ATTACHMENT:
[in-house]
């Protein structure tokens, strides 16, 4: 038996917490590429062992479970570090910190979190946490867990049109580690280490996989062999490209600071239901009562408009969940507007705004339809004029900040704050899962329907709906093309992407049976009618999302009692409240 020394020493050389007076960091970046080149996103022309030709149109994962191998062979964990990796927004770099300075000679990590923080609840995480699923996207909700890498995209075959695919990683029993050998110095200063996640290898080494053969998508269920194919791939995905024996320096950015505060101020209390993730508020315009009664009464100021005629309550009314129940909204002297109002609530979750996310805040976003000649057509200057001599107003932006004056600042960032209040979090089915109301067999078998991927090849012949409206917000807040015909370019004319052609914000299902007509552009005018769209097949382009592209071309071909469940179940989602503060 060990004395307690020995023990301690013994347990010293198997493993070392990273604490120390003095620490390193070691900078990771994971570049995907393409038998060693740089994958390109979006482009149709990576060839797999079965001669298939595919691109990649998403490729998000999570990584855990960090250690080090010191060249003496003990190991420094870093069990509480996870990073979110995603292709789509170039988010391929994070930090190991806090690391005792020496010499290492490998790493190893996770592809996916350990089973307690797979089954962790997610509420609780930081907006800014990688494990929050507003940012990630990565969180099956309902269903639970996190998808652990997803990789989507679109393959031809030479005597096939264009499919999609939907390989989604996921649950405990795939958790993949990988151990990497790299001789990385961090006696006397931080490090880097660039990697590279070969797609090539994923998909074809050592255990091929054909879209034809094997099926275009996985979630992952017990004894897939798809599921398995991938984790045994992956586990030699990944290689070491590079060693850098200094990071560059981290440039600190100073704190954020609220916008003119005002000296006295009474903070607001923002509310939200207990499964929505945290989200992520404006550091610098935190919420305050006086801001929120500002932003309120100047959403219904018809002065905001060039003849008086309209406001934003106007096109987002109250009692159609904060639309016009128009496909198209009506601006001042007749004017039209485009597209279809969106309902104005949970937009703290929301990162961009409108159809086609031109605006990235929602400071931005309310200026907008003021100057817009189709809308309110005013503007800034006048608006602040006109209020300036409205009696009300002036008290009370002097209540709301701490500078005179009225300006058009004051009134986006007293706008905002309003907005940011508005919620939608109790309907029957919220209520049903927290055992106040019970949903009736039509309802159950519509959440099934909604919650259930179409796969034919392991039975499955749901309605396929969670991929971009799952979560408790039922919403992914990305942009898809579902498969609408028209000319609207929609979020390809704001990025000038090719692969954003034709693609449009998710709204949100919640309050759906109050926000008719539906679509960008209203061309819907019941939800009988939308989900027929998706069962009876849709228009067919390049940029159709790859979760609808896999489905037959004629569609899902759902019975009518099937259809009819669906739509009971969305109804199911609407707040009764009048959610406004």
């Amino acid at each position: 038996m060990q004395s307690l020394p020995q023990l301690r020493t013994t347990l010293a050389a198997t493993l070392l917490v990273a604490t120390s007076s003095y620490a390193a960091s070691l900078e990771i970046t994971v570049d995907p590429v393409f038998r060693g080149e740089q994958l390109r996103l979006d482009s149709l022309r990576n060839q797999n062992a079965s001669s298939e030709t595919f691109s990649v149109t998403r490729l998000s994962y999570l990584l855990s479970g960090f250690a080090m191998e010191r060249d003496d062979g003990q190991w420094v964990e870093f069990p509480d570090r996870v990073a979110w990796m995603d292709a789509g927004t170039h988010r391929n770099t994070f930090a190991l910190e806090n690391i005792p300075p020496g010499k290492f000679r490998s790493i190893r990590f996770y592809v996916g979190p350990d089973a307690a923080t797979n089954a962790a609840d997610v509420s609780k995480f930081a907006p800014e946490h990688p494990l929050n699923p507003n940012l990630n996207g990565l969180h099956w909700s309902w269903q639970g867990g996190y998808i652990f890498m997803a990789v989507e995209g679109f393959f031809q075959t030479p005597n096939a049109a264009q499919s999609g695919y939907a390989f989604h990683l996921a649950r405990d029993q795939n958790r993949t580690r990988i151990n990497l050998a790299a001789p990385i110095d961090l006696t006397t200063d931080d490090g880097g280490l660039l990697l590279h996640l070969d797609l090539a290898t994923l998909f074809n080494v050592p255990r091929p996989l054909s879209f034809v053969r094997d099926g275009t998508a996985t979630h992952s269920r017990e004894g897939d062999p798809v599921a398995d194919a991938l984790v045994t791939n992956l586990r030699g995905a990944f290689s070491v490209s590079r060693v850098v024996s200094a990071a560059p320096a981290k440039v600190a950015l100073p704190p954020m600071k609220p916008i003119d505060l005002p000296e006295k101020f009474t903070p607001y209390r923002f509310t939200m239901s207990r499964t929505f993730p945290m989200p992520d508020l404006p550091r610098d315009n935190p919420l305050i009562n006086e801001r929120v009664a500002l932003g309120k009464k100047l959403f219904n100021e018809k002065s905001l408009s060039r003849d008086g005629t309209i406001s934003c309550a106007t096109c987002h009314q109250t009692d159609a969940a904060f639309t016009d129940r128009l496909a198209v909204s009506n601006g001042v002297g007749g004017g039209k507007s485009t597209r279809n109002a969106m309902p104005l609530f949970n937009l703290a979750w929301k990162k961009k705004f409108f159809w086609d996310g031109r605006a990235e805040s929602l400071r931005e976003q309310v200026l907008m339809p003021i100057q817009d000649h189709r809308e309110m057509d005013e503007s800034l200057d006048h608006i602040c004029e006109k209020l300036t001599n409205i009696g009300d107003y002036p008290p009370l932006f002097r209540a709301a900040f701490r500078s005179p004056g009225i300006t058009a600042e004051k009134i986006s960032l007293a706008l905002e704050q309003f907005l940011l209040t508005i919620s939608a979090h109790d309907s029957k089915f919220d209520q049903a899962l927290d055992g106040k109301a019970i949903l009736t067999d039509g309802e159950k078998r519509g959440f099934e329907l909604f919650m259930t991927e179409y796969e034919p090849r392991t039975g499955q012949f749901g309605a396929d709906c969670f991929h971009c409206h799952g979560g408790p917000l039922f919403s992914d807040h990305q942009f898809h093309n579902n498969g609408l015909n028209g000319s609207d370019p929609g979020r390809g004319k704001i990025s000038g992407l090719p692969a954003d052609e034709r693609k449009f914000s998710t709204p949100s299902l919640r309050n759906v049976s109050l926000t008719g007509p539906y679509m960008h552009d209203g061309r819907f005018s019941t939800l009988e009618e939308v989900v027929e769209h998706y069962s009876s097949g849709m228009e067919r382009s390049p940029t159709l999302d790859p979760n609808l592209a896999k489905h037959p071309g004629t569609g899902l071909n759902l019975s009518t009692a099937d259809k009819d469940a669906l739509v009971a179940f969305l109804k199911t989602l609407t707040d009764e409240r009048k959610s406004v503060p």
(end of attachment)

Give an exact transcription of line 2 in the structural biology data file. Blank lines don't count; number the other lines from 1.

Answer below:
């Protein structure tokens, strides 16, 4: 038996917490590429062992479970570090910190979190946490867990049109580690280490996989062999490209600071239901009562408009969940507007705004339809004029900040704050899962329907709906093309992407049976009618999302009692409240 020394020493050389007076960091970046080149996103022309030709149109994962191998062979964990990796927004770099300075000679990590923080609840995480699923996207909700890498995209075959695919990683029993050998110095200063996640290898080494053969998508269920194919791939995905024996320096950015505060101020209390993730508020315009009664009464100021005629309550009314129940909204002297109002609530979750996310805040976003000649057509200057001599107003932006004056600042960032209040979090089915109301067999078998991927090849012949409206917000807040015909370019004319052609914000299902007509552009005018769209097949382009592209071309071909469940179940989602503060 060990004395307690020995023990301690013994347990010293198997493993070392990273604490120390003095620490390193070691900078990771994971570049995907393409038998060693740089994958390109979006482009149709990576060839797999079965001669298939595919691109990649998403490729998000999570990584855990960090250690080090010191060249003496003990190991420094870093069990509480996870990073979110995603292709789509170039988010391929994070930090190991806090690391005792020496010499290492490998790493190893996770592809996916350990089973307690797979089954962790997610509420609780930081907006800014990688494990929050507003940012990630990565969180099956309902269903639970996190998808652990997803990789989507679109393959031809030479005597096939264009499919999609939907390989989604996921649950405990795939958790993949990988151990990497790299001789990385961090006696006397931080490090880097660039990697590279070969797609090539994923998909074809050592255990091929054909879209034809094997099926275009996985979630992952017990004894897939798809599921398995991938984790045994992956586990030699990944290689070491590079060693850098200094990071560059981290440039600190100073704190954020609220916008003119005002000296006295009474903070607001923002509310939200207990499964929505945290989200992520404006550091610098935190919420305050006086801001929120500002932003309120100047959403219904018809002065905001060039003849008086309209406001934003106007096109987002109250009692159609904060639309016009128009496909198209009506601006001042007749004017039209485009597209279809969106309902104005949970937009703290929301990162961009409108159809086609031109605006990235929602400071931005309310200026907008003021100057817009189709809308309110005013503007800034006048608006602040006109209020300036409205009696009300002036008290009370002097209540709301701490500078005179009225300006058009004051009134986006007293706008905002309003907005940011508005919620939608109790309907029957919220209520049903927290055992106040019970949903009736039509309802159950519509959440099934909604919650259930179409796969034919392991039975499955749901309605396929969670991929971009799952979560408790039922919403992914990305942009898809579902498969609408028209000319609207929609979020390809704001990025000038090719692969954003034709693609449009998710709204949100919640309050759906109050926000008719539906679509960008209203061309819907019941939800009988939308989900027929998706069962009876849709228009067919390049940029159709790859979760609808896999489905037959004629569609899902759902019975009518099937259809009819669906739509009971969305109804199911609407707040009764009048959610406004």